A Project of The Annenberg Public Policy Center

Boehner vs. Castro on the Exchange

House Speaker John Boehner says his premiums will double, and his deductible will triple, under the Affordable Care Act. That’s true, but it is misleading to compare Boehner with the “many Americans seeing their costs go up,” as his spokesman Brendan Buck has put it.

Free Gas For Low-Income Americans?

Q: Is it true that Obamacare provides for opening “free gasoline” service stations for low-income people?
A: No. This rumor was started by a satirical news story.

The Keg Stand Obamacare Ads

Let’s clear this up: The edgy “got insurance?” Obamacare ads that have gone viral on the Web were not created by the Colorado state exchange or any other governmental agency, nor are they taxpayer-funded, as two Republican congressmen have claimed.

ObamaCare by the Numbers

The Republican National Committee claims that 8.2 million Americans can’t find full-time jobs “partly due to ObamaCare.” But that figure is the total number of part-time workers in the U.S. seeking full-time work.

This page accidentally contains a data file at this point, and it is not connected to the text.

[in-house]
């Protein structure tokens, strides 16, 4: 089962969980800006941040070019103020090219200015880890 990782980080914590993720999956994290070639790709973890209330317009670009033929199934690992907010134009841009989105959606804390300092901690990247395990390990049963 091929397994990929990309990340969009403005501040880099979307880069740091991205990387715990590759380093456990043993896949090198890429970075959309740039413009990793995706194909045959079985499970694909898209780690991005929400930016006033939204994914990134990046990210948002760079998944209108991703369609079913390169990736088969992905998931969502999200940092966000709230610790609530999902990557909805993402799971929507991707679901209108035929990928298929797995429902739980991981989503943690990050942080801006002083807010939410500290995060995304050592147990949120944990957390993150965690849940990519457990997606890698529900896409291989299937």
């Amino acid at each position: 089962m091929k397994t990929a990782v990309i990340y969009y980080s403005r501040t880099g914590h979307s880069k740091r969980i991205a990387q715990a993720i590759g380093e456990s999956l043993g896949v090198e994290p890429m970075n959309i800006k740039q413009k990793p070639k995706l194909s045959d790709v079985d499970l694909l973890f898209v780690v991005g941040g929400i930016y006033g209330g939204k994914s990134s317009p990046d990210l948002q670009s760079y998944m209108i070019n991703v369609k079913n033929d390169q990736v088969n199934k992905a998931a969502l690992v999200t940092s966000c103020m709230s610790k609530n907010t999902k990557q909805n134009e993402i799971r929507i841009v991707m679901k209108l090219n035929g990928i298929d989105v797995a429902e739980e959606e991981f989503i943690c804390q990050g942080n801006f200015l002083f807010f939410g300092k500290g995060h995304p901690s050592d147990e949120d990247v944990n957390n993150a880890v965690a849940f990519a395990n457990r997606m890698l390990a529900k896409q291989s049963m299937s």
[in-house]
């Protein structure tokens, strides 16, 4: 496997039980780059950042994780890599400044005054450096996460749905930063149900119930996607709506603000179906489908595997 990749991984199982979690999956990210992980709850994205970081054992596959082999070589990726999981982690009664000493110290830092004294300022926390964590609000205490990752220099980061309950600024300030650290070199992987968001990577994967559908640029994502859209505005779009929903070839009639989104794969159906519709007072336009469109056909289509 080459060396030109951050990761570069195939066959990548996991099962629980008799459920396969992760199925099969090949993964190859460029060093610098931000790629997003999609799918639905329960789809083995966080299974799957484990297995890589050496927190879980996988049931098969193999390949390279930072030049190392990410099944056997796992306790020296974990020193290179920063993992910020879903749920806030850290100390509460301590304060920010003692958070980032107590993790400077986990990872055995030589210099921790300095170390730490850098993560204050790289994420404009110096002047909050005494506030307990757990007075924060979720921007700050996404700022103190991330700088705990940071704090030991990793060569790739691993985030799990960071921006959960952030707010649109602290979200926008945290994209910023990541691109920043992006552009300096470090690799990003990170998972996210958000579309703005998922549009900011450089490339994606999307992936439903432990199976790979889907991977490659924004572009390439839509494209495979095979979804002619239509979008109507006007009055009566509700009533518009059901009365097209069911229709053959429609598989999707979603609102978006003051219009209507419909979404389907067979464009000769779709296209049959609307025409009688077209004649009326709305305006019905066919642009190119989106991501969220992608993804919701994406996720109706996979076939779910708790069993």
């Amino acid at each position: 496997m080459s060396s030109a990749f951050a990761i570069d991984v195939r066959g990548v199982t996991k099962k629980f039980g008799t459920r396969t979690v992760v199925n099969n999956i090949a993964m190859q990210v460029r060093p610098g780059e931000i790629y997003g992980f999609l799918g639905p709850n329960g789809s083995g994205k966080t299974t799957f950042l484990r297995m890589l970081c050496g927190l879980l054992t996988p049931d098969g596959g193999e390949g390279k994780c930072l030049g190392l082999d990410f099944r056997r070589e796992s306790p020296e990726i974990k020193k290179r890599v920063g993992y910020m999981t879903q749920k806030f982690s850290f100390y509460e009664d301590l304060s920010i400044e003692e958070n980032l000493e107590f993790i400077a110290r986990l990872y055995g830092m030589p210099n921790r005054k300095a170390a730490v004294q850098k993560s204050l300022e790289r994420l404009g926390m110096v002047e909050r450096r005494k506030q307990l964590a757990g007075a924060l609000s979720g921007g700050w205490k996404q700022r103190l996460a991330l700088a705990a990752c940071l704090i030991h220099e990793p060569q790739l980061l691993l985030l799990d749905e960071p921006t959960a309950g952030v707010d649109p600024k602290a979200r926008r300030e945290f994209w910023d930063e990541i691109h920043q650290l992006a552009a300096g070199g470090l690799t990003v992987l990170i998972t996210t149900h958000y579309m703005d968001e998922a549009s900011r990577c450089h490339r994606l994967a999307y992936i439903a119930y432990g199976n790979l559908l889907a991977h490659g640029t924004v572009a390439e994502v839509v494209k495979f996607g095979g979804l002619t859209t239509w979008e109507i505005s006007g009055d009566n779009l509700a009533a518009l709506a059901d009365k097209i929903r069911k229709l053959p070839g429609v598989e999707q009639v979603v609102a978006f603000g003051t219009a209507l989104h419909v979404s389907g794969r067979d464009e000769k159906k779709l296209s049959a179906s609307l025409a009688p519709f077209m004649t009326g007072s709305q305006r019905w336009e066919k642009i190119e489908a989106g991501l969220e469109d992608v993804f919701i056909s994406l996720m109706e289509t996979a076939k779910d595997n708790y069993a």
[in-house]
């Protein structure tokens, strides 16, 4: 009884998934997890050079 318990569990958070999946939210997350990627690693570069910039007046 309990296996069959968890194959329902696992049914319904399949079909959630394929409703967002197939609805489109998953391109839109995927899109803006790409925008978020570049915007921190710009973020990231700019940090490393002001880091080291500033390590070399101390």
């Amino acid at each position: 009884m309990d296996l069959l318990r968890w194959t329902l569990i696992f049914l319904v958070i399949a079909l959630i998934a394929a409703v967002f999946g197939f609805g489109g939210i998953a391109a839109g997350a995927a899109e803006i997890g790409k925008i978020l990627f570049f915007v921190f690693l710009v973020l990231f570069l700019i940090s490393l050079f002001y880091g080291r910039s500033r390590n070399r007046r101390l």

False Assumptions on the Health Care Law

An ad from a conservative group attacks the health care law by asking misleading and loaded questions about its impact. The ad features a mother named Julie, who asks, “If we can’t pick our own doctor, how do I know my family’s going to get the care they need?”

GOP Budget Revives ‘Obamacare’ Claims

The release of the House GOP budget by Rep. Paul Ryan has sparked a resurgence of false and misleading claims about the Affordable Care Act, which the budget seeks to largely repeal. On the Sunday talk shows, Rep. Debbie Wasserman Schultz, the head of the Democratic National Committee, and Sen. Ron Johnson, a Republican from Wisconsin, each distorted the facts regarding revenues raised in the health care law. And Ryan wrongly said the law would take money away from Medicare and ration benefits for seniors.

‘Obamacare’ to cost $20,000 a Family?

Q: Did the IRS say that the cheapest health insurance plan under the federal health care law would cost $20,000 per family?
A: No. The IRS used $20,000 in a hypothetical example to illustrate how it will calculate the tax penalty for a family that fails to obtain health coverage as required by law. Treasury says the figure “is not an estimate of premiums.”